Backlog of Chinese IPO applicants tests regulator’s reform resolve
More than 800 companies are queuing up for A Share listings as regulator backtracks on listing reforms designed to stabilise the market
A huge backlog of listing applications for the A share market has built up over the past two and a half years with more than 800 companies in the queue to go through the regulator’s initial public offering (IPO) procedure.
The chasm between the strong demand for financing and the daunting task of stabilising the market has put Liu Shiyu, chairman of the China Securities Regulatory Commission (CSRC), in the hot seat only three months after he took up the job.
IPOs have long been a thorny issue for the securities regulator, often prompting finger-wagging from the media and investors amid the roller coaster ride on the mainland market.
It could also be a major issue affecting Liu’s political fate after the former deputy central bank governor and Agricultural Bank of China chairman was appointed CSRC chief to bail out the beleaguered market.
The number of IPO applicants topped 800 at the beginning of June as a result of the CSRC’s slowing down of approvals for new share sales. In an apparent effort to shore up investor confidence, the regulator attempted to curb fresh equity supply so that existing holdings wouldn’t be diluted.
Since he took office in March, Liu has put on hold the plan to implement the registration-based IPO system which was designed to ease the fundraising process for companies.
Beijing suspended IPOs between November 2012 and the end of 2013 to buoy the then weak market, and restarted vetting new listing applications in 2014. The CSRC said at that time it would study a new IPO system based on market forces.
In the past, the CSRC would halt IPOs or slow down approvals to bolster a plummeting market while it would accelerate IPO issuances to cool buying during a bull run.
A stock market rout that wiped out as much as US$5 trillion in capitalisation last year forced the regulator to give priority to market stability.
The move to refrain from approving new share offerings, however, was seen as an embarrassment to policymakers since it was a U-turn from the previous goal of letting firms raise more funds on the stock exchanges as part of the transition to broader market reform.
It is estimated that nearly 200 listed firms with refinancing plans are waiting for the nod from CSRC to conduct additional share sales.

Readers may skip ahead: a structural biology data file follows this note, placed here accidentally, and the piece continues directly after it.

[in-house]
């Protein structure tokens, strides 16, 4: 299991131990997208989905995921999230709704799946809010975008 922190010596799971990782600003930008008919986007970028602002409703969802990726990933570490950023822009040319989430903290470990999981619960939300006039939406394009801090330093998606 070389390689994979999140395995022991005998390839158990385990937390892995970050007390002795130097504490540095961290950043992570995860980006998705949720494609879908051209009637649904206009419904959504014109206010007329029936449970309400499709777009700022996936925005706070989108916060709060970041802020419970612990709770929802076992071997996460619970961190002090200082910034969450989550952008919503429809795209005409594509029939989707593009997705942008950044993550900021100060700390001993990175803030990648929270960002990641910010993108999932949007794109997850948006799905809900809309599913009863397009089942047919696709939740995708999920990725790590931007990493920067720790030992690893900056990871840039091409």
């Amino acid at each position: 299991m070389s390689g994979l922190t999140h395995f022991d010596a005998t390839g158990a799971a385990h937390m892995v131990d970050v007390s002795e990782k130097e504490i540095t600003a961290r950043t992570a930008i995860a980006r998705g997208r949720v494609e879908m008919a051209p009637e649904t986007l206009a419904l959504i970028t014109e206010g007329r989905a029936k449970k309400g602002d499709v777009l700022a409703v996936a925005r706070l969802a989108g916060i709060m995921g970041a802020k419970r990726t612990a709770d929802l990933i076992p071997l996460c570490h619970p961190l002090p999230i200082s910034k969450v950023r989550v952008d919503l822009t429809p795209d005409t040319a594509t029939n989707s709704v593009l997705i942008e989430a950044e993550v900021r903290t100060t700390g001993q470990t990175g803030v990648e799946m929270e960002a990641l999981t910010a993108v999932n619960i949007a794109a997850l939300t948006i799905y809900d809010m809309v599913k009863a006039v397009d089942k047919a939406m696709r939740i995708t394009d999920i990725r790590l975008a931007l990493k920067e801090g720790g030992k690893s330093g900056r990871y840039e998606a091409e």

“The fundraising issue will be a stern test for the new chairman,” said Dong Jun, a Shanghai-based hedge fund manager. “A stock market without active fundraising deals would be very strange indeed.”
According to Reuters, mainland firms have raised US$4.1 billion in capital via A-share IPOs so far this year, a sharp drop of 82.4 per cent from the same period in 2014.
The current leadership is now focusing on quality of growth, rather than quantity.
A healthy stock market could be an effective financing venue for growth firms to secure much-needed funds to speed up technology innovations and move Chinese-made products up the value chain.
Last year the CSRC, under the leadership of Xiao Gang, made efforts to pave way for the launch of a registration-based IPO mechanism which required full information disclosure while giving listing applicants fast access to funds.
Under the proposed system, the regulator would leave it to market forces, or the investors, to decide the value of the IPOs.
It was a major part of market-based reforms to revamp the mainland’s volatile stock market where millions of retail investors were stuck with heavy paper losses.
Late last year, the State Council also gave the green light to the creation of a new board for emerging industries to be traded on the Shanghai Stock Exchange, which is slated to accept the relisting of dozens of Chinese tech firms previously listed on Nasdaq.
However, the plan for the new board has been cancelled owing to concerns about market stability.
The regulator has come a full circle, after years of efforts to reform the market, to a situation where IPO procedures are tightened again to avoid a liquidity drain from existing listed firms.
The benchmark Shanghai Composite Index is now 44 per cent shy of the close on June 12, 2015 when the boom-bust cycle started.
“Based on fundamentals and current prices, some of the A share companies have turned out to be good buys, but the regulators still need to go back to the reform agenda to pursue long-term healthy growth of the market,” said Shi Jianjun, deputy chief of the wealth management division at HuaAn Securities.